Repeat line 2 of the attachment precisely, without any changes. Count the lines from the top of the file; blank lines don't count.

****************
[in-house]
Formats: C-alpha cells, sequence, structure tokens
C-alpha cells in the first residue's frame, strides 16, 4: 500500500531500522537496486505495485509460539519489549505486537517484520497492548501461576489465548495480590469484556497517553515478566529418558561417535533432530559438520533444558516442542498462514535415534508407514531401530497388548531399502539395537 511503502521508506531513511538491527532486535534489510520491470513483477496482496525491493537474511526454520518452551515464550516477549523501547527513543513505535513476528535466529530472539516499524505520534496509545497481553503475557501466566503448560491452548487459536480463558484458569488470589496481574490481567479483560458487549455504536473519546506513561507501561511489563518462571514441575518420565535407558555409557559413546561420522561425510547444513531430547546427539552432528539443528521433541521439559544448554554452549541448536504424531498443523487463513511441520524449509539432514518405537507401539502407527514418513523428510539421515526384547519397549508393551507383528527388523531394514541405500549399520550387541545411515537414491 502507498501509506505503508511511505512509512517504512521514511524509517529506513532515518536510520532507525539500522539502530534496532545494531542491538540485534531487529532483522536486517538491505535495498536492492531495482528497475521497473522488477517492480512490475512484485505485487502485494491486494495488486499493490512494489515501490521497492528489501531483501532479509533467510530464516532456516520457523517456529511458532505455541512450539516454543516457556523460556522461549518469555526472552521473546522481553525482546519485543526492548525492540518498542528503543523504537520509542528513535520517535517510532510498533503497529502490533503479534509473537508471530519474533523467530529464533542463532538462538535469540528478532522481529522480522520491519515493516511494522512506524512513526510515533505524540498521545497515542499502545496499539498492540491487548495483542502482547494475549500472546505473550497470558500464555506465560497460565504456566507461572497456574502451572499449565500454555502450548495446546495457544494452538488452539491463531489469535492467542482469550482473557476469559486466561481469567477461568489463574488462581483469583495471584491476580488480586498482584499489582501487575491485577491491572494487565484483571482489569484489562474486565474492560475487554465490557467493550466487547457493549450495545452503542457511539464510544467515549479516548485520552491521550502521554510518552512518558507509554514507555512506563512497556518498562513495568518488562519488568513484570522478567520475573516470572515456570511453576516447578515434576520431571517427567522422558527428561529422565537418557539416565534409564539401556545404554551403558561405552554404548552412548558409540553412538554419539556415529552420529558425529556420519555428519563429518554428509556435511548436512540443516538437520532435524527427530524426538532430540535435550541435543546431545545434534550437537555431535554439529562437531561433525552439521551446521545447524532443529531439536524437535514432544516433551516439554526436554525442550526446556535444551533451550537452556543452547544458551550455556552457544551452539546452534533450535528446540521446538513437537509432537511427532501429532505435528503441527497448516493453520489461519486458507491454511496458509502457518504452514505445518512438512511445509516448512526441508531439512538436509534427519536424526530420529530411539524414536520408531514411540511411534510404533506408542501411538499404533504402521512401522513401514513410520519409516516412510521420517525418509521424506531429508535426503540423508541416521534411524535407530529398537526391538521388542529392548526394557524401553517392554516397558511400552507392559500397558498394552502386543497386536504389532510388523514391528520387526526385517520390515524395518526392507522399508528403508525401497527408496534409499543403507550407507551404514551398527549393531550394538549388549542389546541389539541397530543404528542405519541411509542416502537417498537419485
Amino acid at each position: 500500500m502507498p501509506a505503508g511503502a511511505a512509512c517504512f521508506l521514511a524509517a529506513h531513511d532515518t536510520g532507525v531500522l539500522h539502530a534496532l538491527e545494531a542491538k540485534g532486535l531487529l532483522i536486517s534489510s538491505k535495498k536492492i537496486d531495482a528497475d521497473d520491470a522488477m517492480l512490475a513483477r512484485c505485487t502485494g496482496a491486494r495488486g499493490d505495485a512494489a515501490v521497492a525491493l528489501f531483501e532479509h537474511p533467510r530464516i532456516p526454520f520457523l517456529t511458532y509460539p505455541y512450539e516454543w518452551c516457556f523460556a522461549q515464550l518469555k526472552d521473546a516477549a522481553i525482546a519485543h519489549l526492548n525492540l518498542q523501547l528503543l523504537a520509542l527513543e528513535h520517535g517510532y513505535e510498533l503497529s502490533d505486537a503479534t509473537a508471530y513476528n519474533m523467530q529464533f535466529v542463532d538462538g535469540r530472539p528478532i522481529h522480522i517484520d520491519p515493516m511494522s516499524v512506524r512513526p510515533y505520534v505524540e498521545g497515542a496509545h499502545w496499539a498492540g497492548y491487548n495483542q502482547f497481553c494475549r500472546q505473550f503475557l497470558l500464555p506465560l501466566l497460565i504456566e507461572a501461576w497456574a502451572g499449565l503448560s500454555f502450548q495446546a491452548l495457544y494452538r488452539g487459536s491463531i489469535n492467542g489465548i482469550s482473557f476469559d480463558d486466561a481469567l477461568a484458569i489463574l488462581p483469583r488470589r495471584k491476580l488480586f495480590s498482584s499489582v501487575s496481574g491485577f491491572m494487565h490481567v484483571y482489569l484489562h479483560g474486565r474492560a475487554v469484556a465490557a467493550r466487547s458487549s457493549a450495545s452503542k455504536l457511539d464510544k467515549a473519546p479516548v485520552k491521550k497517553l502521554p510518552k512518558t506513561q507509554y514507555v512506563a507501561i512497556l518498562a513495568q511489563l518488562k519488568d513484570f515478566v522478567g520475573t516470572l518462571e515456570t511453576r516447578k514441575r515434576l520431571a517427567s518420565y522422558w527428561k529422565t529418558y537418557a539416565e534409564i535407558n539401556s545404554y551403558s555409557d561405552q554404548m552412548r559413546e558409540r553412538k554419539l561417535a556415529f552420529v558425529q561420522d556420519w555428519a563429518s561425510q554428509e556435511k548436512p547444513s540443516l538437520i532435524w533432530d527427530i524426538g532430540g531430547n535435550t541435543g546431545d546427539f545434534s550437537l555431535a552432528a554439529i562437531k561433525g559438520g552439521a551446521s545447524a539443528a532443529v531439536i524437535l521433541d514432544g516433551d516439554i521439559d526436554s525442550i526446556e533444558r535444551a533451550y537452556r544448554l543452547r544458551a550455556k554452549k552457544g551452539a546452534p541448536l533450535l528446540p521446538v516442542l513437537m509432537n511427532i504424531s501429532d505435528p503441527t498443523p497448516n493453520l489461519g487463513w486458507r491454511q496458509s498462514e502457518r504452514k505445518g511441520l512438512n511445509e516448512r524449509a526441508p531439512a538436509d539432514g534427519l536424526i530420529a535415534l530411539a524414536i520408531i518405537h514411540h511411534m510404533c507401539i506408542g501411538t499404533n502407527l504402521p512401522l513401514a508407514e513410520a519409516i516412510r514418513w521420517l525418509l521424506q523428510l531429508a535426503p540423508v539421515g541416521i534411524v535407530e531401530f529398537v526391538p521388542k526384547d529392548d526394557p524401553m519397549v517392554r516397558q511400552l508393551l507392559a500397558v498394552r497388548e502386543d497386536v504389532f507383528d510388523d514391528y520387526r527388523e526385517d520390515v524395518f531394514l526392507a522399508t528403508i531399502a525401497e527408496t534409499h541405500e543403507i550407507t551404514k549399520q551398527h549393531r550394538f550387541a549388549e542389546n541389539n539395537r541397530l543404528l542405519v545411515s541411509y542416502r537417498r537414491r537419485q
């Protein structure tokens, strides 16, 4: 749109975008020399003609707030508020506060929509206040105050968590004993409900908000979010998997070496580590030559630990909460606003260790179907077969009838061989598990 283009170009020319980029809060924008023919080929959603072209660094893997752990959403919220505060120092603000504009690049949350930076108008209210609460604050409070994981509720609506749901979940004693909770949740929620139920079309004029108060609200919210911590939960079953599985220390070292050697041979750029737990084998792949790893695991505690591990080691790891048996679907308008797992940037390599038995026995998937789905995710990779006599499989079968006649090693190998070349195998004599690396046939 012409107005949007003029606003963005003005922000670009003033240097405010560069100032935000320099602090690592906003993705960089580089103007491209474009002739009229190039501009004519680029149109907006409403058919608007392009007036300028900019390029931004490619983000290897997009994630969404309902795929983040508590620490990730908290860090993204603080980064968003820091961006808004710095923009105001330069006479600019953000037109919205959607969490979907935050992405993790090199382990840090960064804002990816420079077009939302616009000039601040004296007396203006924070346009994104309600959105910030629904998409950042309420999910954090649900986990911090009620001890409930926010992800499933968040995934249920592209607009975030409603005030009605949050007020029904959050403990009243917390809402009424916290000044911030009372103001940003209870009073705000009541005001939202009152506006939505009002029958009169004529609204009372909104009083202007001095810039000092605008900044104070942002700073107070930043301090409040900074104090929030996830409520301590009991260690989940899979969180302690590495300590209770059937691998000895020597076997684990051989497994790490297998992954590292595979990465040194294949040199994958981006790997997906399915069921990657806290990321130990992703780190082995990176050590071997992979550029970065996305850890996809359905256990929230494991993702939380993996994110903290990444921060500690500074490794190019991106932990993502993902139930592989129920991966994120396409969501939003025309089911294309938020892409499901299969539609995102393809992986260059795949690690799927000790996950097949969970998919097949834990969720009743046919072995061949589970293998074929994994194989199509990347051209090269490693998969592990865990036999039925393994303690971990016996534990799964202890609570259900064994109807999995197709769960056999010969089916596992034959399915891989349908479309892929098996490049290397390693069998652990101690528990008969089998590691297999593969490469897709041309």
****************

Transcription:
Formats: C-alpha cells, sequence, structure tokens